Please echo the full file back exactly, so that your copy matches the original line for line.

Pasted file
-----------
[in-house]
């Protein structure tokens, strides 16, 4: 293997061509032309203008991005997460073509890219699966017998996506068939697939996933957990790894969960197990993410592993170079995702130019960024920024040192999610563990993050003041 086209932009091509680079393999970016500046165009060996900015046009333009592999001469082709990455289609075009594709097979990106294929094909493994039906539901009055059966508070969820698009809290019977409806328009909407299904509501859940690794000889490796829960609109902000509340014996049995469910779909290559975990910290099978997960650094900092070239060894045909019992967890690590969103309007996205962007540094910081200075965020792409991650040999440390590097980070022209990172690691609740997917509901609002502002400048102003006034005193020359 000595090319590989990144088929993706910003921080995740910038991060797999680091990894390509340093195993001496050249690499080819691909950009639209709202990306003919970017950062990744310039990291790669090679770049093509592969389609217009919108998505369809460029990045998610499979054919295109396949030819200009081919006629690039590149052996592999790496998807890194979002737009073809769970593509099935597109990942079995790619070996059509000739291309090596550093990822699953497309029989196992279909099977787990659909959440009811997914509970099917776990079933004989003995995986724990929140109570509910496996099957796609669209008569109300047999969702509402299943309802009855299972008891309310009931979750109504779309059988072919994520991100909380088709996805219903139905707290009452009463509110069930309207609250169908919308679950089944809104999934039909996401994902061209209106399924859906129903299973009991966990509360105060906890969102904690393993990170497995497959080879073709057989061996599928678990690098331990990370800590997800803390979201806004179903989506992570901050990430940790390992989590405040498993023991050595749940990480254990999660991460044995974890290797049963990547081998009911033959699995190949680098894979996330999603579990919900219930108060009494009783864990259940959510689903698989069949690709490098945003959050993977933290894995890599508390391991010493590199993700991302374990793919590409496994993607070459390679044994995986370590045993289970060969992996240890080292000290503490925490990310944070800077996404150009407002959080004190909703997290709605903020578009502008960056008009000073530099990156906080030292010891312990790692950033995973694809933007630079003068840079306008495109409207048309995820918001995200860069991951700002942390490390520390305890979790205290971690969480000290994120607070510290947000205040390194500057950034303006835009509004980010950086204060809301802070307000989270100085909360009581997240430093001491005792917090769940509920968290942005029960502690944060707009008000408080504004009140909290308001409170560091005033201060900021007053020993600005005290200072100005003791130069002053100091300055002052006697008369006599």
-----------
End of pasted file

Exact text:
[in-house]
């Protein structure tokens, strides 16, 4: 293997061509032309203008991005997460073509890219699966017998996506068939697939996933957990790894969960197990993410592993170079995702130019960024920024040192999610563990993050003041 086209932009091509680079393999970016500046165009060996900015046009333009592999001469082709990455289609075009594709097979990106294929094909493994039906539901009055059966508070969820698009809290019977409806328009909407299904509501859940690794000889490796829960609109902000509340014996049995469910779909290559975990910290099978997960650094900092070239060894045909019992967890690590969103309007996205962007540094910081200075965020792409991650040999440390590097980070022209990172690691609740997917509901609002502002400048102003006034005193020359 000595090319590989990144088929993706910003921080995740910038991060797999680091990894390509340093195993001496050249690499080819691909950009639209709202990306003919970017950062990744310039990291790669090679770049093509592969389609217009919108998505369809460029990045998610499979054919295109396949030819200009081919006629690039590149052996592999790496998807890194979002737009073809769970593509099935597109990942079995790619070996059509000739291309090596550093990822699953497309029989196992279909099977787990659909959440009811997914509970099917776990079933004989003995995986724990929140109570509910496996099957796609669209008569109300047999969702509402299943309802009855299972008891309310009931979750109504779309059988072919994520991100909380088709996805219903139905707290009452009463509110069930309207609250169908919308679950089944809104999934039909996401994902061209209106399924859906129903299973009991966990509360105060906890969102904690393993990170497995497959080879073709057989061996599928678990690098331990990370800590997800803390979201806004179903989506992570901050990430940790390992989590405040498993023991050595749940990480254990999660991460044995974890290797049963990547081998009911033959699995190949680098894979996330999603579990919900219930108060009494009783864990259940959510689903698989069949690709490098945003959050993977933290894995890599508390391991010493590199993700991302374990793919590409496994993607070459390679044994995986370590045993289970060969992996240890080292000290503490925490990310944070800077996404150009407002959080004190909703997290709605903020578009502008960056008009000073530099990156906080030292010891312990790692950033995973694809933007630079003068840079306008495109409207048309995820918001995200860069991951700002942390490390520390305890979790205290971690969480000290994120607070510290947000205040390194500057950034303006835009509004980010950086204060809301802070307000989270100085909360009581997240430093001491005792917090769940509920968290942005029960502690944060707009008000408080504004009140909290308001409170560091005033201060900021007053020993600005005290200072100005003791130069002053100091300055002052006697008369006599």